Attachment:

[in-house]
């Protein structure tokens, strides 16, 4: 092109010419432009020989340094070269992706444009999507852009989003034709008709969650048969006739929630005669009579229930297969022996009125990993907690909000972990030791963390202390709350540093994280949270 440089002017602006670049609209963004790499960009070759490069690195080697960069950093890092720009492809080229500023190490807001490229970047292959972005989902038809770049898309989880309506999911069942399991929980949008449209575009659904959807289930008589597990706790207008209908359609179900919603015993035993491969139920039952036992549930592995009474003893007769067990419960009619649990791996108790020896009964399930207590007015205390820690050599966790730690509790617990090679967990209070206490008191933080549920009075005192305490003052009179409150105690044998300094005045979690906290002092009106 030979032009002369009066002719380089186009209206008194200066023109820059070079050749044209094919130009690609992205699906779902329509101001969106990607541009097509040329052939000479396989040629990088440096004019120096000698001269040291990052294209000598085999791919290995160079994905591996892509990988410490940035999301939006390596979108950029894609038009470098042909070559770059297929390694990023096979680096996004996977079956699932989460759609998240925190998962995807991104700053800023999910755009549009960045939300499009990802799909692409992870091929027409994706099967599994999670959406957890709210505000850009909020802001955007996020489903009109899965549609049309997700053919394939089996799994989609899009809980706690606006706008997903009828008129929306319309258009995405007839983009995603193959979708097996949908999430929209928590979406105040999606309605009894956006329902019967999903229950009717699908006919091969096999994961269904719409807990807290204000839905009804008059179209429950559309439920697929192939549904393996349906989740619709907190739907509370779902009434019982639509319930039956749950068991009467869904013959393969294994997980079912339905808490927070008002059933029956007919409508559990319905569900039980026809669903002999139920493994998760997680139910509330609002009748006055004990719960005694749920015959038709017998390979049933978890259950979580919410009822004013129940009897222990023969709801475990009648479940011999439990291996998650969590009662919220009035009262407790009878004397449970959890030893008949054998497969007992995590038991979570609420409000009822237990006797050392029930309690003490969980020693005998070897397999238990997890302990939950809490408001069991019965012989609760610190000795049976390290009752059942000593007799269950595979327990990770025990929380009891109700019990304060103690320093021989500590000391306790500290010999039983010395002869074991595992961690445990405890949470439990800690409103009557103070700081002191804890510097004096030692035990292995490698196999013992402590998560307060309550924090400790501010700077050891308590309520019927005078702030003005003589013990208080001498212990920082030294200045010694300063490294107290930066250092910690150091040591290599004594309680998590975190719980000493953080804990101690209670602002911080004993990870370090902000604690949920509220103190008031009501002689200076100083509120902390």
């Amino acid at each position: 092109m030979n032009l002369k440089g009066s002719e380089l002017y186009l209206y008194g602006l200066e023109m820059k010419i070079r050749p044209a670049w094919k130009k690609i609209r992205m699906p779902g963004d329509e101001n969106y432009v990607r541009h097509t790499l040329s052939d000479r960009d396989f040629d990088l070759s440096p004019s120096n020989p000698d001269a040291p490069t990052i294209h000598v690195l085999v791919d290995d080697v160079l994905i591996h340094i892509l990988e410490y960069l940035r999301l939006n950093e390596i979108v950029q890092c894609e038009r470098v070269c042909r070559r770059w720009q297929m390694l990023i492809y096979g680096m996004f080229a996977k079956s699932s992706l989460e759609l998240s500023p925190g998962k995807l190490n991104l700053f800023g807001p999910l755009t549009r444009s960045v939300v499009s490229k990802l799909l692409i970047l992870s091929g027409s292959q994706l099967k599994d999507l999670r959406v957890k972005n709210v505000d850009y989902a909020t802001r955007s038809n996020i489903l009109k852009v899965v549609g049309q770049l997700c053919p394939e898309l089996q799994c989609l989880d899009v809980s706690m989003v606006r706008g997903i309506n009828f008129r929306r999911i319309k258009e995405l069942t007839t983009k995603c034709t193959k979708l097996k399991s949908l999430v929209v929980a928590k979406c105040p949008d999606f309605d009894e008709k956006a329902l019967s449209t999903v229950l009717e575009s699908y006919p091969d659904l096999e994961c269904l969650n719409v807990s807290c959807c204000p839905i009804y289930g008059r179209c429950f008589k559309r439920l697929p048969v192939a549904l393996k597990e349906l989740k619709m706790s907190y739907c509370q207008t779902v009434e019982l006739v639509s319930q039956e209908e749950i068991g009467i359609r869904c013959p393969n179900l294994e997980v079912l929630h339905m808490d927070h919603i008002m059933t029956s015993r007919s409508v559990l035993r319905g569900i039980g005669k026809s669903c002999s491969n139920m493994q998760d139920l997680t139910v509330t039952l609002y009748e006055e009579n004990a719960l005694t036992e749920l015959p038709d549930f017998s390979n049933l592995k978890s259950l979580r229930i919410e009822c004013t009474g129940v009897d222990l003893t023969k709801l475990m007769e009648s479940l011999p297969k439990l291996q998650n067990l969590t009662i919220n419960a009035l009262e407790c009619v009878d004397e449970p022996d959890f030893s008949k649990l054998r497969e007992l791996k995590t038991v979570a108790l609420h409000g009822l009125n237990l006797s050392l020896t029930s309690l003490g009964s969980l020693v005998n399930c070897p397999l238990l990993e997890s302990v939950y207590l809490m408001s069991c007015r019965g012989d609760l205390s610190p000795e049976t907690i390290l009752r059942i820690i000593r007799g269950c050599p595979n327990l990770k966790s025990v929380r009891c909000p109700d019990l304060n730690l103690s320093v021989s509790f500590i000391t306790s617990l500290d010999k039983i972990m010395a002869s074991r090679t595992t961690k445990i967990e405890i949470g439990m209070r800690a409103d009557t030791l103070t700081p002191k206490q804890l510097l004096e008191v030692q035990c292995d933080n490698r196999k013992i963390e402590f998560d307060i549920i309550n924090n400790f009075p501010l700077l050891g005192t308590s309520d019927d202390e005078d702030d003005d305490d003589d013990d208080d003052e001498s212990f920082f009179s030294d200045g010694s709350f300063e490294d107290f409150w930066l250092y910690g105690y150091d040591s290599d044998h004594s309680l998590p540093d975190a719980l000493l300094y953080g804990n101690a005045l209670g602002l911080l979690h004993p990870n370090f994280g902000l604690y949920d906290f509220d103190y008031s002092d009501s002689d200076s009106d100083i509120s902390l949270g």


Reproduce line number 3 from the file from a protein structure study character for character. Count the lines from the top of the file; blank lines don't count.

């Amino acid at each position: 092109m030979n032009l002369k440089g009066s002719e380089l002017y186009l209206y008194g602006l200066e023109m820059k010419i070079r050749p044209a670049w094919k130009k690609i609209r992205m699906p779902g963004d329509e101001n969106y432009v990607r541009h097509t790499l040329s052939d000479r960009d396989f040629d990088l070759s440096p004019s120096n020989p000698d001269a040291p490069t990052i294209h000598v690195l085999v791919d290995d080697v160079l994905i591996h340094i892509l990988e410490y960069l940035r999301l939006n950093e390596i979108v950029q890092c894609e038009r470098v070269c042909r070559r770059w720009q297929m390694l990023i492809y096979g680096m996004f080229a996977k079956s699932s992706l989460e759609l998240s500023p925190g998962k995807l190490n991104l700053f800023g807001p999910l755009t549009r444009s960045v939300v499009s490229k990802l799909l692409i970047l992870s091929g027409s292959q994706l099967k599994d999507l999670r959406v957890k972005n709210v505000d850009y989902a909020t802001r955007s038809n996020i489903l009109k852009v899965v549609g049309q770049l997700c053919p394939e898309l089996q799994c989609l989880d899009v809980s706690m989003v606006r706008g997903i309506n009828f008129r929306r999911i319309k258009e995405l069942t007839t983009k995603c034709t193959k979708l097996k399991s949908l999430v929209v929980a928590k979406c105040p949008d999606f309605d009894e008709k956006a329902l019967s449209t999903v229950l009717e575009s699908y006919p091969d659904l096999e994961c269904l969650n719409v807990s807290c959807c204000p839905i009804y289930g008059r179209c429950f008589k559309r439920l697929p048969v192939a549904l393996k597990e349906l989740k619709m706790s907190y739907c509370q207008t779902v009434e019982l006739v639509s319930q039956e209908e749950i068991g009467i359609r869904c013959p393969n179900l294994e997980v079912l929630h339905m808490d927070h919603i008002m059933t029956s015993r007919s409508v559990l035993r319905g569900i039980g005669k026809s669903c002999s491969n139920m493994q998760d139920l997680t139910v509330t039952l609002y009748e006055e009579n004990a719960l005694t036992e749920l015959p038709d549930f017998s390979n049933l592995k978890s259950l979580r229930i919410e009822c004013t009474g129940v009897d222990l003893t023969k709801l475990m007769e009648s479940l011999p297969k439990l291996q998650n067990l969590t009662i919220n419960a009035l009262e407790c009619v009878d004397e449970p022996d959890f030893s008949k649990l054998r497969e007992l791996k995590t038991v979570a108790l609420h409000g009822l009125n237990l006797s050392l020896t029930s309690l003490g009964s969980l020693v005998n399930c070897p397999l238990l990993e997890s302990v939950y207590l809490m408001s069991c007015r019965g012989d609760l205390s610190p000795e049976t907690i390290l009752r059942i820690i000593r007799g269950c050599p595979n327990l990770k966790s025990v929380r009891c909000p109700d019990l304060n730690l103690s320093v021989s509790f500590i000391t306790s617990l500290d010999k039983i972990m010395a002869s074991r090679t595992t961690k445990i967990e405890i949470g439990m209070r800690a409103d009557t030791l103070t700081p002191k206490q804890l510097l004096e008191v030692q035990c292995d933080n490698r196999k013992i963390e402590f998560d307060i549920i309550n924090n400790f009075p501010l700077l050891g005192t308590s309520d019927d202390e005078d702030d003005d305490d003589d013990d208080d003052e001498s212990f920082f009179s030294d200045g010694s709350f300063e490294d107290f409150w930066l250092y910690g105690y150091d040591s290599d044998h004594s309680l998590p540093d975190a719980l000493l300094y953080g804990n101690a005045l209670g602002l911080l979690h004993p990870n370090f994280g902000l604690y949920d906290f509220d103190y008031s002092d009501s002689d200076s009106d100083i509120s902390l949270g």